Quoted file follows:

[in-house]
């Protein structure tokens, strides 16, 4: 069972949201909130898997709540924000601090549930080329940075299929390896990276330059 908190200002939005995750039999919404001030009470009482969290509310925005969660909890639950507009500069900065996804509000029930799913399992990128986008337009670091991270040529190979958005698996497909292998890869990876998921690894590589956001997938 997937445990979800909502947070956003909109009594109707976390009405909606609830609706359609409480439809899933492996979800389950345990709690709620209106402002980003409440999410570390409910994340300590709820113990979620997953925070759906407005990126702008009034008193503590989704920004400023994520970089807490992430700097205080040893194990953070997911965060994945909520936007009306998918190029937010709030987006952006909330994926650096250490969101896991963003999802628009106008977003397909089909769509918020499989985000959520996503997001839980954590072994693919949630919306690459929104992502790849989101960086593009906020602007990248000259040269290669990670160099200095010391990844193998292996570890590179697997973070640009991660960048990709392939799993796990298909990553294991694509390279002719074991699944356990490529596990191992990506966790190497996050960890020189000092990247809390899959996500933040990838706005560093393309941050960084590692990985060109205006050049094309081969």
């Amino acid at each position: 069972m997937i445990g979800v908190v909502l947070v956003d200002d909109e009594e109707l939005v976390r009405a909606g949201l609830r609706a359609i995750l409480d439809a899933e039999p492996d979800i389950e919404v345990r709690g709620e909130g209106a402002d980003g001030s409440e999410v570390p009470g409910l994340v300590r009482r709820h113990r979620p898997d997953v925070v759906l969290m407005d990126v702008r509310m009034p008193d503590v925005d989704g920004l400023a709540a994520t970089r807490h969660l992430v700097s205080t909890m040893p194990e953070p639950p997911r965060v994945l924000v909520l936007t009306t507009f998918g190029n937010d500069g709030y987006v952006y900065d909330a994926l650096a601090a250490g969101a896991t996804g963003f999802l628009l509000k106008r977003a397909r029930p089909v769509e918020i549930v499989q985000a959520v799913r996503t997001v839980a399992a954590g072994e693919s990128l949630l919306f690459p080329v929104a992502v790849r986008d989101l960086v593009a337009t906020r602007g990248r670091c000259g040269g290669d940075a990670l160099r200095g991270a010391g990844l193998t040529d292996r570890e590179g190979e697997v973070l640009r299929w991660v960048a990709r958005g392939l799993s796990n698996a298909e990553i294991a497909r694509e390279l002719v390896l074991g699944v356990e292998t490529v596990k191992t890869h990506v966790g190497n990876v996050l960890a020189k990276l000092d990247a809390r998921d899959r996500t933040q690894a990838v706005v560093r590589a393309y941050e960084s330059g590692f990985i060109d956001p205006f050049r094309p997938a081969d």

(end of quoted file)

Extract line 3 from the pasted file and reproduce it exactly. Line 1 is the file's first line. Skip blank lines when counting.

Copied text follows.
């Amino acid at each position: 069972m997937i445990g979800v908190v909502l947070v956003d200002d909109e009594e109707l939005v976390r009405a909606g949201l609830r609706a359609i995750l409480d439809a899933e039999p492996d979800i389950e919404v345990r709690g709620e909130g209106a402002d980003g001030s409440e999410v570390p009470g409910l994340v300590r009482r709820h113990r979620p898997d997953v925070v759906l969290m407005d990126v702008r509310m009034p008193d503590v925005d989704g920004l400023a709540a994520t970089r807490h969660l992430v700097s205080t909890m040893p194990e953070p639950p997911r965060v994945l924000v909520l936007t009306t507009f998918g190029n937010d500069g709030y987006v952006y900065d909330a994926l650096a601090a250490g969101a896991t996804g963003f999802l628009l509000k106008r977003a397909r029930p089909v769509e918020i549930v499989q985000a959520v799913r996503t997001v839980a399992a954590g072994e693919s990128l949630l919306f690459p080329v929104a992502v790849r986008d989101l960086v593009a337009t906020r602007g990248r670091c000259g040269g290669d940075a990670l160099r200095g991270a010391g990844l193998t040529d292996r570890e590179g190979e697997v973070l640009r299929w991660v960048a990709r958005g392939l799993s796990n698996a298909e990553i294991a497909r694509e390279l002719v390896l074991g699944v356990e292998t490529v596990k191992t890869h990506v966790g190497n990876v996050l960890a020189k990276l000092d990247a809390r998921d899959r996500t933040q690894a990838v706005v560093r590589a393309y941050e960084s330059g590692f990985i060109d956001p205006f050049r094309p997938a081969d």